Trump Denies Telling Cohen to Pay Off Women, Despite Tape
But Michael Cohen’s audio recordings tell a very different story.
Following what was arguably the worst day of his presidency, Donald Trump sought out the friendliest interviewer imaginable in Fox & Friends co-host Ainsley Earhardt.
In an excerpt of the interview, scheduled to air in full on Thursday morning, Earhardt did ask the president about Michael Cohen’s payments to two women with whom Trump allegedly had affairs. But she then gave him ample room to muddy the facts and deny any prior knowledge of those payments as Cohen charged under oath in court the day before.
Asked if he knew about the payments, Trump said, “Later on I knew, later on,” before stressing that the money was not “taken out of campaign finance.”
“They didn’t come from the campaign, they came from me,” the president said, admitting something he spent months denying until it was no longer believable. “My first question when I heard about it was, ‘Did they come out of the campaign?’ because that could be a little dicey,” Trump added as Earhardt nodded seriously.
From there, Trump pivoted to attack President Obama for having a “massive campaign violation, but he had a different attorney general and they viewed it a lot differently.” With that line, the president appeared to be blaming his own attorney general, Jeff Sessions, for the prosecution of Cohen.
Weeks ago, Cohen released audio tape of him discussing one of the hush payments with Trump before he ever made it, directly contradicting the president’s current version of events. On the tape, Trump can be heard making the suggestion to “pay with cash,” as Cohen says, “No, no, no, no, no.”
Appearing on MSNBC following the release of Trump’s latest comments on the matter, Cohen’s lawyer Lanny Davis asked, “Did you just witness the president of the United States misstating the law? It doesn't matter whether it's a campaign contribution or whether it's a corporate contribution or whether it's a personal contribution. The campaign limits apply whether it's personal money or campaign money.”
Taking a shot at Earhardt, Davis added, “And the interviewer didn't say, ‘Wait a minute, Mr. President, it doesn't matter whether it's a campaign contribution, which you said is dicey, or whether you write a personal check, the campaign limitations under the law apply the same. You committed a felony if you knew about it afterwards and didn't take that money back.’”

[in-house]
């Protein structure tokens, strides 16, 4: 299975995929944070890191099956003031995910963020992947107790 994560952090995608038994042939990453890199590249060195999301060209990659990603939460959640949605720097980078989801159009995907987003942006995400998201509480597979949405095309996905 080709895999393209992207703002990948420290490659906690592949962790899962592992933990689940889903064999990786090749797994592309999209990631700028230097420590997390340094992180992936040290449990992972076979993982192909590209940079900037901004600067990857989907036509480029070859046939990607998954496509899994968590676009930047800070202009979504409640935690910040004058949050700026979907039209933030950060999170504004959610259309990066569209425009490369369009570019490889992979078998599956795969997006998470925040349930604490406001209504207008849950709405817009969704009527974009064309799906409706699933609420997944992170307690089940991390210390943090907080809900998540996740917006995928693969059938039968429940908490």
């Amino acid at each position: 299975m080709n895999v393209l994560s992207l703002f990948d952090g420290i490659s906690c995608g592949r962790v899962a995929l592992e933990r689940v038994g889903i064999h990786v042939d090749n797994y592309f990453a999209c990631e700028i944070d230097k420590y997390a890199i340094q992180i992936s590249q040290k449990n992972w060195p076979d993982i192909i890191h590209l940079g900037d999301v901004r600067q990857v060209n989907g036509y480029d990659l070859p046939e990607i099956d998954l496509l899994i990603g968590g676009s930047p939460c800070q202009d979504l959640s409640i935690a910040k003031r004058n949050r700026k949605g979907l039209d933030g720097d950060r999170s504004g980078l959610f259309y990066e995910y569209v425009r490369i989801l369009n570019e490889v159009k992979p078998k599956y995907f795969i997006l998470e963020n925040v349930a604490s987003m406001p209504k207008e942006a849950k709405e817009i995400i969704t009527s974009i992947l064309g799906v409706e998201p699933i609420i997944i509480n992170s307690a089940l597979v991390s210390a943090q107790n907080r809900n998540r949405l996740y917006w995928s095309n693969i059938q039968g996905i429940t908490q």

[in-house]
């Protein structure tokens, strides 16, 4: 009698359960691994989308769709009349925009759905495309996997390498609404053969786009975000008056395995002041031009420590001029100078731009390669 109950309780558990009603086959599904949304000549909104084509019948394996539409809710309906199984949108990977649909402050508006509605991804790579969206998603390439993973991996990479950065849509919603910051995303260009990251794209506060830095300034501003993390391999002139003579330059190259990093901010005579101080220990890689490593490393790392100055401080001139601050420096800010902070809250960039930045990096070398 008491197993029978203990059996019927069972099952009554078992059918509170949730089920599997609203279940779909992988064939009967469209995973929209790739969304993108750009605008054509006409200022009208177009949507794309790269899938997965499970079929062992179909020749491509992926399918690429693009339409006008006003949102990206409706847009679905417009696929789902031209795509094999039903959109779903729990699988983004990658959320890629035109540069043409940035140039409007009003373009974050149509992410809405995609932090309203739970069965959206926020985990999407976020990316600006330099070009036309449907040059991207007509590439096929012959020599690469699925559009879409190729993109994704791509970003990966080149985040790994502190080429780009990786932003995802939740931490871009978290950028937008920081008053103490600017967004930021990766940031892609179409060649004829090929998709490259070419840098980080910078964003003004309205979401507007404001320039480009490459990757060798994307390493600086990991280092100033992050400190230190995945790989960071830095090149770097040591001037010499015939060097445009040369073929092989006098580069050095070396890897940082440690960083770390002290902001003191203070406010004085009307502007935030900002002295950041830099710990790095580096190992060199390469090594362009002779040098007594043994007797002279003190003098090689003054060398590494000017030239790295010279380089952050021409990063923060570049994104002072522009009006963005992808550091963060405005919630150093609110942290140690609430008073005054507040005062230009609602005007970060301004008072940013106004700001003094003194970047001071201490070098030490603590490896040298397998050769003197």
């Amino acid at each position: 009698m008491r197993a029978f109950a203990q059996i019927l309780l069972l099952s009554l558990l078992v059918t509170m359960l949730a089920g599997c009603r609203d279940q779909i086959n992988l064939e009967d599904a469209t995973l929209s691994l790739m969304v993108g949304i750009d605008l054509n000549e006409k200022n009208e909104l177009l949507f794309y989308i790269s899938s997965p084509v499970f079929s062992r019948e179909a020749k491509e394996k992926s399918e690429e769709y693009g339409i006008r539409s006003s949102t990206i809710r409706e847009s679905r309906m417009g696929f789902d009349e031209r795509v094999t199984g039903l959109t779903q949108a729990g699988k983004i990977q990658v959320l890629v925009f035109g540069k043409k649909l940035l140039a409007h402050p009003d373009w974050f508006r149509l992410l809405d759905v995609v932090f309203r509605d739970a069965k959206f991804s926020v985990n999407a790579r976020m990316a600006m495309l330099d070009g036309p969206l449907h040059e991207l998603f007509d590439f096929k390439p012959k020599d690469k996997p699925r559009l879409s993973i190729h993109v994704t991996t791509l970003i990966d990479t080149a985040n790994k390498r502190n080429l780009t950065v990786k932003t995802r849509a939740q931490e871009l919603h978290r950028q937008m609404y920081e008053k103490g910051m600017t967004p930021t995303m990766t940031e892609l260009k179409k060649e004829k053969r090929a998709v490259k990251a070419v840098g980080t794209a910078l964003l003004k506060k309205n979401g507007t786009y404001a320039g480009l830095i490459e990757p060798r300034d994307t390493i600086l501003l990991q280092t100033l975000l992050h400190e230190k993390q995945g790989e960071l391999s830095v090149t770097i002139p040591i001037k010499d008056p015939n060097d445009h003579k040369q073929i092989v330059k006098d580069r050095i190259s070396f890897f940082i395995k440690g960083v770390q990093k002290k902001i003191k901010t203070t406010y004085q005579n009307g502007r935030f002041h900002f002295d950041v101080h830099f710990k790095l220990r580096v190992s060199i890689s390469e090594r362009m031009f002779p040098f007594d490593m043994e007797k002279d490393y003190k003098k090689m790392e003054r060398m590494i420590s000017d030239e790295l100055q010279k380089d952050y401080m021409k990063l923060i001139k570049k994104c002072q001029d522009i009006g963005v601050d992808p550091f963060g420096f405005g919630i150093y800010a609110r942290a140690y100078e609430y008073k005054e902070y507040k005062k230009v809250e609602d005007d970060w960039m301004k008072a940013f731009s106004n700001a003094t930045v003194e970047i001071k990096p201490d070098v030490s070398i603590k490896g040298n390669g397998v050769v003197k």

The contradiction between Trump’s comments to Fox & Friends and the Cohen tape also came up during Wednesday’s White House press briefing when CNN’s Kaitlan Collins questioned Sarah Huckabee Sanders about the discrepancy.
“The president said he found out about those payments that Michael Cohen made ‘later on,’ but he is on tape discussing how to make one of the payments with Michael Cohen, before the payment was made,” Collins said. “So how do you explain that?”
Instead of answering Collins’ question directly, Sanders simply repeated her assertion that the president “did nothing wrong, there are no charges against him, there is no collusion.” When Collins pressed her for clarity, Sanders dodged again, saying, “Just because you continue to ask the same questions over and over, I’m not going to give you a different answer.”
In the same interview with Fox, President Trump told Earhardt that he does not believe the press is the “enemy of the people,” as he has charged on numerous occasions. “But the fake news is,” he added, estimating that they make up about 80 percent of the media at large. “I mean, The New York Times cannot write a good story about me,” he added, seeming to define “fake news” as anything critical of him personally. “They’re crazed, they’re like lunatics.”